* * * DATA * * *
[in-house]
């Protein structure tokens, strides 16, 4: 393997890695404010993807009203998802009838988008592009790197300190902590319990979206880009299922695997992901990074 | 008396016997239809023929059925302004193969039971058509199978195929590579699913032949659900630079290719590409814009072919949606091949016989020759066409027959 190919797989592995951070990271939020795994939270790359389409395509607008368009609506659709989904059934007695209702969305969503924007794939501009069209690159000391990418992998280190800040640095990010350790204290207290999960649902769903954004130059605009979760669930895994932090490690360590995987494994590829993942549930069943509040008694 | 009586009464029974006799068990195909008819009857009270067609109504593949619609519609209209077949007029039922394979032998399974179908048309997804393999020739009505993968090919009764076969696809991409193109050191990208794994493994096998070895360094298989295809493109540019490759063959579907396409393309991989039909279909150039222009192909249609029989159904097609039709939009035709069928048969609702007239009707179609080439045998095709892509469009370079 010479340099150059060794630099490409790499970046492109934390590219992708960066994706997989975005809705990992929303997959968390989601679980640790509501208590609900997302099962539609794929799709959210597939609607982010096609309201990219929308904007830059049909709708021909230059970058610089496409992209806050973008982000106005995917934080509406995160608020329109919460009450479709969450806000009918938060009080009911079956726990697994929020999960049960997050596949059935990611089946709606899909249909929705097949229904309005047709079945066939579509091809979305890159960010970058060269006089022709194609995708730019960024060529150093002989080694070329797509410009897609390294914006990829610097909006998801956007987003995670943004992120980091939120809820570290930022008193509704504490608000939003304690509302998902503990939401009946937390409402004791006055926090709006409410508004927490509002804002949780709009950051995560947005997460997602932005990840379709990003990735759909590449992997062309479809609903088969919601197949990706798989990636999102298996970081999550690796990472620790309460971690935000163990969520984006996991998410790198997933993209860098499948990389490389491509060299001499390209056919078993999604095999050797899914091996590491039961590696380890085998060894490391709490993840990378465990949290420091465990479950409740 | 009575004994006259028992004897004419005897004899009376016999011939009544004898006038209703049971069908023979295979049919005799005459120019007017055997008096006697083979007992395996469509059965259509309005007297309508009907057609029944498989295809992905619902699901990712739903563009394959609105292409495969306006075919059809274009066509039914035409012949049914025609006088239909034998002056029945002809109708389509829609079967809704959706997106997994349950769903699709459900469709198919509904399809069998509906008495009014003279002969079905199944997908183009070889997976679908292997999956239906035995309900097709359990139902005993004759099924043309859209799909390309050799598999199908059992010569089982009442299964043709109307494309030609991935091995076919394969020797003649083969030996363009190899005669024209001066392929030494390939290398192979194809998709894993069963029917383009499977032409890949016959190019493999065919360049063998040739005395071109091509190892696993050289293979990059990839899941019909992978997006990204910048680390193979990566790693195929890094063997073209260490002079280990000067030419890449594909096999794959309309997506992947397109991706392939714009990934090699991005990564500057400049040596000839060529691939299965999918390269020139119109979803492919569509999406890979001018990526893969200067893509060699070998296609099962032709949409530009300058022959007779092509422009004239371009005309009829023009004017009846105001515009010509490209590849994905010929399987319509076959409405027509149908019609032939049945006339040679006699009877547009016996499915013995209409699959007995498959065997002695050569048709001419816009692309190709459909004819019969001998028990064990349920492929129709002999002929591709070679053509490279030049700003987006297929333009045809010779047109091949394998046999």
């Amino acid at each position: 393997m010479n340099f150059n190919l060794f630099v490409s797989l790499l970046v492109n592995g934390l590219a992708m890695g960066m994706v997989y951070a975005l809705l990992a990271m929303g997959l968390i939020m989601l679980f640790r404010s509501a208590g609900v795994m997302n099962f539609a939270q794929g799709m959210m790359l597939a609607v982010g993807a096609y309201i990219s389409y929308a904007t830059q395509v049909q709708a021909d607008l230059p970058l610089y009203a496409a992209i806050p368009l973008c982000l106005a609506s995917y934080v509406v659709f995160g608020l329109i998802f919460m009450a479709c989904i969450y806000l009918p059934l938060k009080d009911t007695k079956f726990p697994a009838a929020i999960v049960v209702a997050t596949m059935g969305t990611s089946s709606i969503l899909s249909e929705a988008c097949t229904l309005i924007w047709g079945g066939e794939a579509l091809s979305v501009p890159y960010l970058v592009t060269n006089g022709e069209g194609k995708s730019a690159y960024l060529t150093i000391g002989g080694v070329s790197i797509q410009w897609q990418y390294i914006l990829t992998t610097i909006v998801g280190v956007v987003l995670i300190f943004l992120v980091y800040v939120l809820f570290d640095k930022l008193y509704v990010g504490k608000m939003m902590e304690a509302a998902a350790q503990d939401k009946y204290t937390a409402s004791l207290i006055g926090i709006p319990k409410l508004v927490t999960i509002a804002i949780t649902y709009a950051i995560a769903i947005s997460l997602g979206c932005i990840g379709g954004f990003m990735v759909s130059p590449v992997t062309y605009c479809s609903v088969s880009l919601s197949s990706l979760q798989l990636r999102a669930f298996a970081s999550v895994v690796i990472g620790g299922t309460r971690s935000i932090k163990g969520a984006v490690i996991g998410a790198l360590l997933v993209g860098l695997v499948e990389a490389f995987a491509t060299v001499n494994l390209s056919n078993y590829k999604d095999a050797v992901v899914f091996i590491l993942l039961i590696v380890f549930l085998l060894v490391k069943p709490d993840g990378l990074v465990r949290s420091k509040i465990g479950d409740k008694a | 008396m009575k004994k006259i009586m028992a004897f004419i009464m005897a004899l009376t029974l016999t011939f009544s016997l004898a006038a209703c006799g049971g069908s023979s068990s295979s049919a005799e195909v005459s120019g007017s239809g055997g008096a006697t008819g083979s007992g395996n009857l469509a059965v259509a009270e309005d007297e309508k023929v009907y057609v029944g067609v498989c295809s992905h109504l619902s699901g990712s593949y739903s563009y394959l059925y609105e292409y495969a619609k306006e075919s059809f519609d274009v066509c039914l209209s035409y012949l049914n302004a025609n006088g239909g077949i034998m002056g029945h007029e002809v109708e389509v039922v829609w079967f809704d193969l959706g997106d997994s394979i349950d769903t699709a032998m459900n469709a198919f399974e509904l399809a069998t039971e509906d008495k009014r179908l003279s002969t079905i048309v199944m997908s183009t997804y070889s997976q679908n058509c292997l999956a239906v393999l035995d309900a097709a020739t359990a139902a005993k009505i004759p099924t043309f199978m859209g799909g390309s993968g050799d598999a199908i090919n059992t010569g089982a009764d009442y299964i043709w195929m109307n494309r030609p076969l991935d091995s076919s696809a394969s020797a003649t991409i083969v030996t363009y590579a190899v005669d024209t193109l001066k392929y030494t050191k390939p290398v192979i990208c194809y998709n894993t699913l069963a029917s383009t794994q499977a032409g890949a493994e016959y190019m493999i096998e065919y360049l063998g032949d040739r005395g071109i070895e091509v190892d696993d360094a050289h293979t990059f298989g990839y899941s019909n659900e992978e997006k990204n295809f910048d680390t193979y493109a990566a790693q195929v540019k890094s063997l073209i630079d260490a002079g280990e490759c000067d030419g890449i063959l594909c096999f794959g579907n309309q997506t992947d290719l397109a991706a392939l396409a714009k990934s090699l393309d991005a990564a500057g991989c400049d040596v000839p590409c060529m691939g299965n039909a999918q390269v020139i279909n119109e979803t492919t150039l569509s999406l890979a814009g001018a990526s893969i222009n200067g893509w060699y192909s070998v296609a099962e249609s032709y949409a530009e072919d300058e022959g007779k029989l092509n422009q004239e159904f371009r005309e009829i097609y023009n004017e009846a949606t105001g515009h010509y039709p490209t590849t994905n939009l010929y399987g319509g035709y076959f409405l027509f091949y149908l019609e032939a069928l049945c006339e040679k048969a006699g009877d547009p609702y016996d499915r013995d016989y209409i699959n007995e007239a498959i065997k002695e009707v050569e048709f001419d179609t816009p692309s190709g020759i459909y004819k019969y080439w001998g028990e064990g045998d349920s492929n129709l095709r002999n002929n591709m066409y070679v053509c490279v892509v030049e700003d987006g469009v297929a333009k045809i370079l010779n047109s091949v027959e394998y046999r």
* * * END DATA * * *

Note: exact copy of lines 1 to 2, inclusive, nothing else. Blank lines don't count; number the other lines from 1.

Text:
[in-house]
């Protein structure tokens, strides 16, 4: 393997890695404010993807009203998802009838988008592009790197300190902590319990979206880009299922695997992901990074 | 008396016997239809023929059925302004193969039971058509199978195929590579699913032949659900630079290719590409814009072919949606091949016989020759066409027959 190919797989592995951070990271939020795994939270790359389409395509607008368009609506659709989904059934007695209702969305969503924007794939501009069209690159000391990418992998280190800040640095990010350790204290207290999960649902769903954004130059605009979760669930895994932090490690360590995987494994590829993942549930069943509040008694 | 009586009464029974006799068990195909008819009857009270067609109504593949619609519609209209077949007029039922394979032998399974179908048309997804393999020739009505993968090919009764076969696809991409193109050191990208794994493994096998070895360094298989295809493109540019490759063959579907396409393309991989039909279909150039222009192909249609029989159904097609039709939009035709069928048969609702007239009707179609080439045998095709892509469009370079 010479340099150059060794630099490409790499970046492109934390590219992708960066994706997989975005809705990992929303997959968390989601679980640790509501208590609900997302099962539609794929799709959210597939609607982010096609309201990219929308904007830059049909709708021909230059970058610089496409992209806050973008982000106005995917934080509406995160608020329109919460009450479709969450806000009918938060009080009911079956726990697994929020999960049960997050596949059935990611089946709606899909249909929705097949229904309005047709079945066939579509091809979305890159960010970058060269006089022709194609995708730019960024060529150093002989080694070329797509410009897609390294914006990829610097909006998801956007987003995670943004992120980091939120809820570290930022008193509704504490608000939003304690509302998902503990939401009946937390409402004791006055926090709006409410508004927490509002804002949780709009950051995560947005997460997602932005990840379709990003990735759909590449992997062309479809609903088969919601197949990706798989990636999102298996970081999550690796990472620790309460971690935000163990969520984006996991998410790198997933993209860098499948990389490389491509060299001499390209056919078993999604095999050797899914091996590491039961590696380890085998060894490391709490993840990378465990949290420091465990479950409740 | 009575004994006259028992004897004419005897004899009376016999011939009544004898006038209703049971069908023979295979049919005799005459120019007017055997008096006697083979007992395996469509059965259509309005007297309508009907057609029944498989295809992905619902699901990712739903563009394959609105292409495969306006075919059809274009066509039914035409012949049914025609006088239909034998002056029945002809109708389509829609079967809704959706997106997994349950769903699709459900469709198919509904399809069998509906008495009014003279002969079905199944997908183009070889997976679908292997999956239906035995309900097709359990139902005993004759099924043309859209799909390309050799598999199908059992010569089982009442299964043709109307494309030609991935091995076919394969020797003649083969030996363009190899005669024209001066392929030494390939290398192979194809998709894993069963029917383009499977032409890949016959190019493999065919360049063998040739005395071109091509190892696993050289293979990059990839899941019909992978997006990204910048680390193979990566790693195929890094063997073209260490002079280990000067030419890449594909096999794959309309997506992947397109991706392939714009990934090699991005990564500057400049040596000839060529691939299965999918390269020139119109979803492919569509999406890979001018990526893969200067893509060699070998296609099962032709949409530009300058022959007779092509422009004239371009005309009829023009004017009846105001515009010509490209590849994905010929399987319509076959409405027509149908019609032939049945006339040679006699009877547009016996499915013995209409699959007995498959065997002695050569048709001419816009692309190709459909004819019969001998028990064990349920492929129709002999002929591709070679053509490279030049700003987006297929333009045809010779047109091949394998046999």